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UNLV Student: Maya Steinborn PSMT Name: Dr.

Chyllis Scott
Course & Grade: English 10 Lesson Topic: End-of-Course Exam
Date: February 20-22, 2018 Estimated Time: 90 minutes

1. State Standard(s)
a. CCSS.ELA-LITERACY.W.9-10.1 Write arguments to support claims in an
analysis of substantive topics or texts, using valid reasoning and relevant and
sufficient evidence.
2. Teaching Model(s)
a. 2/20/18
Teacher explains and states expectations for four-corners debate. Students will
receive handouts containing three controversial prompts about topics related to
Persepolis. Students will first read the prompts and circle their opinion from the
list of four. Then students will record their reason(s) for holding that opinion in
bullet-point format. Teacher records abbreviated version of instructions on
whiteboard.
3. Objective(s)
a. SWBAT understand and utilize the writing type required for their End-of-Course
writing exam by writing an argumentative practice essay.
4. Materials and Resources
a. Prompt #2
b. Organizer #2
c. Sentence Starters #2
d. Four-Corners Debate Worksheet
5. Instructional Procedures
a. Introduction
i. 2/20/18
Go to the Pick Up box and get a “Four Corners Debate” worksheet.
Read each prompt on the front page.
Circle your opinion and write bullet points explaining your opinion.
Grade value: 15 points (practice)
ii. 2/21/18
Pick up the EOC Practice Assignment from the Pick-Up Box. Re-read the
EOC practice prompt. Read the text excerpt without annotating it. Re-read
the text excerpt and underline important quotes. Have three students share
out underlined quotes
iii. 2/22/18
Get your EOC packets from the pick up box. Finish bullet-pointing all the
evidence you want to use from the text excerpt. Fill in the next column:
take notes on the importance or meaning of each piece of evidence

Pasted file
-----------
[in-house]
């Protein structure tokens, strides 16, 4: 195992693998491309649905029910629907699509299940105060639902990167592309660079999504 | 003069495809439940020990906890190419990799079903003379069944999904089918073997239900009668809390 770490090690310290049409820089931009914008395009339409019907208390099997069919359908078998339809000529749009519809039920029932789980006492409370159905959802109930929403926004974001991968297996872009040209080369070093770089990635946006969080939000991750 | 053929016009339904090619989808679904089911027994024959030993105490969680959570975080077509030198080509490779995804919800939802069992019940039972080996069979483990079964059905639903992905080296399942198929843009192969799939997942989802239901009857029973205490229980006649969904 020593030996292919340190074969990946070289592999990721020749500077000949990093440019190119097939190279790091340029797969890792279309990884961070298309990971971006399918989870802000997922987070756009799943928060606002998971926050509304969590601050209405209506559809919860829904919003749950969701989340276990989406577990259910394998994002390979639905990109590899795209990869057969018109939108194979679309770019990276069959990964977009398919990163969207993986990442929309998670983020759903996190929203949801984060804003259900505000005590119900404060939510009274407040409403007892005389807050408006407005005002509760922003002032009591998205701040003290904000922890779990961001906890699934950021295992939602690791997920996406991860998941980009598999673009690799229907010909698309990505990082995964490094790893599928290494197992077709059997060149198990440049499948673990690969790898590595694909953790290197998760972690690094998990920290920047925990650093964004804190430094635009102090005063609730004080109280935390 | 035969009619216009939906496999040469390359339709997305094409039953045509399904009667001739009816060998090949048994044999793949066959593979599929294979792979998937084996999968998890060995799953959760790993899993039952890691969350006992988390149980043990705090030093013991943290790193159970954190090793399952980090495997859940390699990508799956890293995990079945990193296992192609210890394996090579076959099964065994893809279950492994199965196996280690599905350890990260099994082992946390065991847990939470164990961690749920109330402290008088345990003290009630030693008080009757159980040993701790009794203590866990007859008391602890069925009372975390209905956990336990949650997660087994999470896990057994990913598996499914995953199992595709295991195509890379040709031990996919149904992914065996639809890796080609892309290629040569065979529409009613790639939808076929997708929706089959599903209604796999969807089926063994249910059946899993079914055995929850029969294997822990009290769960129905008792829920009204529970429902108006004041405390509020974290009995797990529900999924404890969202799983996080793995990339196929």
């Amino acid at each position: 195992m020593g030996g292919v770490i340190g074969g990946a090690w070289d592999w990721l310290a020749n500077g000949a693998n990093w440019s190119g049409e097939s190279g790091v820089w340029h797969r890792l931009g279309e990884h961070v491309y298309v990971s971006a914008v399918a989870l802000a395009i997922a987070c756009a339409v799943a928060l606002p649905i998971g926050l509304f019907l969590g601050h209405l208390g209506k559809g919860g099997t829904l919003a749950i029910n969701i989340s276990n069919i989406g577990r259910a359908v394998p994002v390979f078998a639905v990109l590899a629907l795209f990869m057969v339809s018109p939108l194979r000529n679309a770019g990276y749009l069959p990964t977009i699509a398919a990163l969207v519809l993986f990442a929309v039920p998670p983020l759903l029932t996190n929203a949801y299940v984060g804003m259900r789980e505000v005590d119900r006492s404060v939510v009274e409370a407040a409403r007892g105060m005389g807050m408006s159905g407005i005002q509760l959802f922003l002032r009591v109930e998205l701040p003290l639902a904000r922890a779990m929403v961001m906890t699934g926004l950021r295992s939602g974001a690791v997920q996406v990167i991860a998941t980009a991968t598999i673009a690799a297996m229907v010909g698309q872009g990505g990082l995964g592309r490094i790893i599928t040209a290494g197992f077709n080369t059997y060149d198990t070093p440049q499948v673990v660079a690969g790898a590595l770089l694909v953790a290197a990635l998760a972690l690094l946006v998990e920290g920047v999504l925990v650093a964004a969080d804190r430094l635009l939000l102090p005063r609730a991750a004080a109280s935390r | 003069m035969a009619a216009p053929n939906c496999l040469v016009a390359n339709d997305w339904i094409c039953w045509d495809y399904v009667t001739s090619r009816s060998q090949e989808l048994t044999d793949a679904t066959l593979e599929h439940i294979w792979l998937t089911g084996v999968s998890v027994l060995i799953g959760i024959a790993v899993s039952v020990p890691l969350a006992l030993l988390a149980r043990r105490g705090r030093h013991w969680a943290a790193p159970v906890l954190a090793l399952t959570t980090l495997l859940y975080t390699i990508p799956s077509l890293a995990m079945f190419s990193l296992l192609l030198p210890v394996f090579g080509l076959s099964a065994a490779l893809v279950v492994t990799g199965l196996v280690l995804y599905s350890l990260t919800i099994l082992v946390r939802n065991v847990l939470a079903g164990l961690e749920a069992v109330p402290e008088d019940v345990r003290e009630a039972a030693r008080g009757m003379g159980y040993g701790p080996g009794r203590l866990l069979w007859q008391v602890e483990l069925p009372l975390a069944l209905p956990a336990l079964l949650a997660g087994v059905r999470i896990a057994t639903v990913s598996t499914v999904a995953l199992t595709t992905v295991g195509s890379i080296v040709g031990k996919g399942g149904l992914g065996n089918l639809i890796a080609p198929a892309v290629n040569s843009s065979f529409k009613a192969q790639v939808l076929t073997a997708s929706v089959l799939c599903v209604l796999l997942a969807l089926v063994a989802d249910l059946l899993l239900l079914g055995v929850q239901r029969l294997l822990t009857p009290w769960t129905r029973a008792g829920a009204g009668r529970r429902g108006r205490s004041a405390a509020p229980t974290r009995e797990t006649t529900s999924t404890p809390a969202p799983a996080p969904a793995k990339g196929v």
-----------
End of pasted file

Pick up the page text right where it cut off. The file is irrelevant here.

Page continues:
b. Activities or Learning Experience
i. 2/20/18
One prompt at a time will be read out by a student facilitator. Students will
then go to the corner of the room labeled with each opinion sign (strongly
disagree, etc.).
Students will discuss their opinion with a peer at the corner. One
representative from each corner will share out a perspective with the class.
Students will record bullet-point notes on the back of their debate handout
– “My Peers’ Opinions.”
ii. 2/22/18
Independent Writing -- TIMED WRITE
Introduction -- students take a stance on how governments control
revolutionary societies and whether governmental decisions are positive or
negative
Body 1 -- Identify evidence, Contextualize evidence, Explain connection
between evidence and argument
Body 2 -- Identify evidence, Contextualize evidence, Explain connection
between evidence and argument
Body 3 -- Identify evidence, Contextualize evidence, Explain connection
between evidence and argument
Conclusion -- restate intro
c. Closure
i. 2/20/18
Preview prompt for Persepolis EOC practice and explain the connection
between the debate and the writing task: Write an argumentative essay in
which you answer the question below using evidence from Marjane
Satrapi’s memoir Persepolis, as well as your knowledge of the book and
film’s historical context. How do governments maintain control during
revolutions? Do the decisions governments make during revolutions
decisions typically have a positive or negative effect on society? Use
direct evidence from this passage to defend your response.
d. Extension and Contingency Plans
i. Students who finish early will conference with the teacher. Teacher will
read completed essay and make a recommendation about whether the
student has completed the assignment, should continue working, or is in a
position to re-read and revise independently.
6. Accommodations and Modifications
a. Students with writing-based IEP needs can complete two instead of three body
paragraphs
b. Elaboration techniques handout is stapled to prewriting organizer
c. Students can take essay home and turn in on Friday, 3/2
7. Assessment and Evaluation of Learning
a. Teachers circulate to check for completion and provide proofreading feedback.
b. After essays are turned in, teachers provide thorough narrative feedback in the
form of grammatical notes, syntactical advice, and evaluation of the student’s
claim and evidence. Essay is scored and entered into the gradebook.
8. Homework Assignment
a. Finish essay at home if absolutely necessary. Essays that are not turned in will be
marked missing until they are received. Essays received after Friday 3/2 will be
marked late.
9. Reflection
a. Turn-and-talk about writing progress -- students can help read over each other's
essays.